Exhibit of week: Passage to India for exquisite ceramics

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Pollie and Garry Uttley work together to create unique ceramics inspired by their travels throughout India.

This started with a journey as Pollie explained: “On November 6, 1995, we landed in India for the first time and the start of a fascination with the country and its tribal textiles began.

A fascination with India and its tribal textiles began

Pollie Uttley

“Since then there have been many return journeys, usually by train across the length and breadth of India.

“It is the richness, vitality and colour of the textiles that provide constant, ongoing inspiration. We make a range of ceramic wall panels and platters as a response to our almost annual visits to India, a country that we find endlessly fascinating.

“Having a major exhibition ‘Indian Inspirations’ at the Rufford Craft Centre Gallery in 2014 gave us the opportunity to develop our work further and, whilst still inspired by India, it has moved away from the purely textile influence to a much wider appreciation of the colour of everyday life and the many festivals as well as the art forms to be found in tribal decoration.”

Indian culture has influenced Pollie and Garry in every way in the development of their ceramic work, initially with its vibrant tribal textiles and in the development of a wide variety of wall panels, bowls and platters from the never ending rich colour and pattern.

Following early retirement from teaching of arts and ceramics, visiting India was to give them both a renewed direction and creativity.

The impact of this, and subsequent visits provided the foundation for the richly patterned ceramics they now produce.

During their almost annual visits to India they have conducted a workshop at the national Institute for Design in Ahmedabad.

They have been artists in residence at the Global Arts Village in Delhi, leaving behind an installation by the meditation centre, and they have run workshops for potters at Sanskriti Kendra also in Delhi. Pollie and Garry have also run tours to India for fellow potters and artists, sharing their love and knowledge on the way.

As their emphasis is on decorative work, a wide range of techniques are used as a response to the vibrancy of the tribal textiles. Their range of techniques is impressive, and these include impressed and added decoration, mono and screen printing, free painting, slip trailing, raku, decals and lustres. These are all combined with less obvious decoration such as stitching, adding sheesha glass and camel bone beads.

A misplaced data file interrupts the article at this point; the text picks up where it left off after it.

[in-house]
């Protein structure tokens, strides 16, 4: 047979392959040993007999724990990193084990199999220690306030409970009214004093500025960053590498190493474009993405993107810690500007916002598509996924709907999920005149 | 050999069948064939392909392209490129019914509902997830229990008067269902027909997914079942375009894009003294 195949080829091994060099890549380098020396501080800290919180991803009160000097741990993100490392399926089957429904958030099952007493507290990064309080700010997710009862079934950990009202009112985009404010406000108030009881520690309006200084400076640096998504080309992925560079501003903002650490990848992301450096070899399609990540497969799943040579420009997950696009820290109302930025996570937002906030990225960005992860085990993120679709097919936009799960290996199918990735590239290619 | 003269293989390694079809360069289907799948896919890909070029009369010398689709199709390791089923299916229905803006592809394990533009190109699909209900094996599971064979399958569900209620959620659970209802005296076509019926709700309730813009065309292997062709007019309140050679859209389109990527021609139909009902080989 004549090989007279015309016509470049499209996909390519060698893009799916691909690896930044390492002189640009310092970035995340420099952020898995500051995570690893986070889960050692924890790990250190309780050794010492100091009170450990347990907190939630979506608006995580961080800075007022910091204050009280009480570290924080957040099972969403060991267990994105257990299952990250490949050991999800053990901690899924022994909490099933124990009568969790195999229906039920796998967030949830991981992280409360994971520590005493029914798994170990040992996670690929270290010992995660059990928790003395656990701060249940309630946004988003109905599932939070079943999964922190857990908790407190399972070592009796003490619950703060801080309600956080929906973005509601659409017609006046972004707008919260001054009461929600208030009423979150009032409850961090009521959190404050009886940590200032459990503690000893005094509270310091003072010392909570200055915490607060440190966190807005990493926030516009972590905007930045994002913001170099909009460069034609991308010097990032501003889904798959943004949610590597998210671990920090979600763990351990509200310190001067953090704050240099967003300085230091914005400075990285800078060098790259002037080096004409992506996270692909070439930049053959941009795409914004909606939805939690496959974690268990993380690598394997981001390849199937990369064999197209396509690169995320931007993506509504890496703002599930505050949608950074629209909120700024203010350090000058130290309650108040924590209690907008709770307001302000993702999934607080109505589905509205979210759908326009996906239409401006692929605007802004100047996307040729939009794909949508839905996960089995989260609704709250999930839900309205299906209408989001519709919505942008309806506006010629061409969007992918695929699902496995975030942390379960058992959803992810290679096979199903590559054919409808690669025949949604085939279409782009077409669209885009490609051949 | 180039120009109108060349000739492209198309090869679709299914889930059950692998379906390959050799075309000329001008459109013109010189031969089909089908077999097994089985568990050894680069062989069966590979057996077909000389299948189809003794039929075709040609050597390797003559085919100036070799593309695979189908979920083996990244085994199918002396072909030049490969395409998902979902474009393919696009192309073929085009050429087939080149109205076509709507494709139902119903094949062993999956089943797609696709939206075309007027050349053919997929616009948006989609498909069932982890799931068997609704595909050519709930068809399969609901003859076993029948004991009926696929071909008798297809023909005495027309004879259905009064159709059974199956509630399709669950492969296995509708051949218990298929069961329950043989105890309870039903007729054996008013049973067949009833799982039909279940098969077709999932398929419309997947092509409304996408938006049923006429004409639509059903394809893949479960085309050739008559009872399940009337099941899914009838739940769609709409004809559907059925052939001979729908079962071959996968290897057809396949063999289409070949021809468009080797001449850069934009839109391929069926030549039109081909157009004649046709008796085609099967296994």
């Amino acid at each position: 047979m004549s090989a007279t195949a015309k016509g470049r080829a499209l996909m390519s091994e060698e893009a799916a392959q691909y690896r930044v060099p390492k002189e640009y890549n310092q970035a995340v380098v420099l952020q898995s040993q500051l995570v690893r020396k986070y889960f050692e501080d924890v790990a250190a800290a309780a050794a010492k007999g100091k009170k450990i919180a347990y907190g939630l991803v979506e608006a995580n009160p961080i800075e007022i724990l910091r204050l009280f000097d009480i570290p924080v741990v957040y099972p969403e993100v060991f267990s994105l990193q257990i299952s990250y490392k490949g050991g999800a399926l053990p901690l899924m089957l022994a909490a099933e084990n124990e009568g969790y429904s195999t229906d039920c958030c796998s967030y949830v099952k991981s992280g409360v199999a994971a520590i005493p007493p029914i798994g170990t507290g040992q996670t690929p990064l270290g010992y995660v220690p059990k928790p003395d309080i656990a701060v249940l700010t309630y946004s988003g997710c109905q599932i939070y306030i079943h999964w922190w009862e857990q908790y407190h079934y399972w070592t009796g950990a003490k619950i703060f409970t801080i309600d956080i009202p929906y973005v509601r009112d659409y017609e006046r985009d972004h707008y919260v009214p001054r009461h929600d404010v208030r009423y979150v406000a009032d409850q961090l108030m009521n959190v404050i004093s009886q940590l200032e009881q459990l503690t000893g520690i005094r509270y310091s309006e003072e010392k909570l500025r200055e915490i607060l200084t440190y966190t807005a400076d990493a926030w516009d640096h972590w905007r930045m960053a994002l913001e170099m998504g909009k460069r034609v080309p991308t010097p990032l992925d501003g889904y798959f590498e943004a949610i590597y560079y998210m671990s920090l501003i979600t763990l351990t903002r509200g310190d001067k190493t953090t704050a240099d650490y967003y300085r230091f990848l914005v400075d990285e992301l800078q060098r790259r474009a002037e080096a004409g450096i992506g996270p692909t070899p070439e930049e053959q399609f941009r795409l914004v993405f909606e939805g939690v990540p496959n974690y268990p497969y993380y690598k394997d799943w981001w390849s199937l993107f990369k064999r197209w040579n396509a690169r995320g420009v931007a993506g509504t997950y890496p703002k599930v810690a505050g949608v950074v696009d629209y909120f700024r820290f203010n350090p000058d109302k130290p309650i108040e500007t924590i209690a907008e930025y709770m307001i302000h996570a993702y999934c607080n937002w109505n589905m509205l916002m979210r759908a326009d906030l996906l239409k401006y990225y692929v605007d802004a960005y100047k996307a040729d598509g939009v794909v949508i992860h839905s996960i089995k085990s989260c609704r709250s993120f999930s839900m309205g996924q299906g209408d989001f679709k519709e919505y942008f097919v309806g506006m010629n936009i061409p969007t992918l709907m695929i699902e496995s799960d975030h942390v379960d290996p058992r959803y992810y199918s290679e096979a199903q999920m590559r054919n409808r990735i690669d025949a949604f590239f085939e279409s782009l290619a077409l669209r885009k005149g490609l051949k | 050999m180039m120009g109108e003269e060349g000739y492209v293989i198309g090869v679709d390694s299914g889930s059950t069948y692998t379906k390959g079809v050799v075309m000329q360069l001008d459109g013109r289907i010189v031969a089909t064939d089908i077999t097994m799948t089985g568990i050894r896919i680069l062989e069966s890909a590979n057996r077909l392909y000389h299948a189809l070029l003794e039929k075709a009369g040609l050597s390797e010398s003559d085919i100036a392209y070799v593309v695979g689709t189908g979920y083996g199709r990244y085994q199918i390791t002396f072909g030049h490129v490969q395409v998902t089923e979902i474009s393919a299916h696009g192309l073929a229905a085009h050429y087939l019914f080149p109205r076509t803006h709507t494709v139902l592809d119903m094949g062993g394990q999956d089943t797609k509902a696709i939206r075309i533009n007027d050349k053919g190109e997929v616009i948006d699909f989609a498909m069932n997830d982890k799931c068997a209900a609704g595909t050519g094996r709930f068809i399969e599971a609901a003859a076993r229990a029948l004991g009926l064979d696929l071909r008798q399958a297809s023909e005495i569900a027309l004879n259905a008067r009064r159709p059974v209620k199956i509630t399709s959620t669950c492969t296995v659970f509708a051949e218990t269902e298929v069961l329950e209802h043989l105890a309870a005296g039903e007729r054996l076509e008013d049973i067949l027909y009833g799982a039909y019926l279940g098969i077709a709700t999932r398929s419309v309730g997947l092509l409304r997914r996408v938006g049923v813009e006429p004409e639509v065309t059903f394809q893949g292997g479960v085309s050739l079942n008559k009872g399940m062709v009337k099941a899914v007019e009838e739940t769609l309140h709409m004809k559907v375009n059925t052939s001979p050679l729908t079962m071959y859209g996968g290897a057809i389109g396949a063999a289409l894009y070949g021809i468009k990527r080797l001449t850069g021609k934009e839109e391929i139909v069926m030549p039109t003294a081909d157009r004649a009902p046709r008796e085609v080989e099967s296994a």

Wall work is often manipulated into folds to try to emulate the look and texture of the fabrics.

When asked about their technical skills Pollie said: “As almost every piece of our work is the result of an input from each of us it is not easy to define our roles. We are both more interested in surface decoration and pattern rather than form but Garry certainly has most technical knowledge.

“We use slabs of clay as the basis for a whole range of decorative techniques including screen and mono printing, decals, impressed and applied work, slip decoration, graffito and lustres.”

Both Pollie and Garry trained as painters at Sheffield College of Art.

“Hence the fascination with surface rather than form,” said Pollie.

“As teachers of art in secondary education we involved pupils in all aspects of art, including ceramics which had been included in our fine art training. Garry gradually specialised in ceramics whilst I mainly concentrated on apects of screen printing pattern again.”

Love of pattern, shapes and colours are all utilised in their unique take on creating ceramics.

Mirrors, gold details and texture are interwoven which blurs the distinction between the softness of fabric which is translated onto their bowls, plates and wall hangings.

They bring their appreciation of textiles into folded clay and then infuse it with all the familiar colours of an indian market. Hot spicy orange and ochre inspired colours with reds and blues span the continent of their travels and favourite places. Bringing home a vibrancy and subtle appreciation of the ethnic and sophistication of the India they love so much.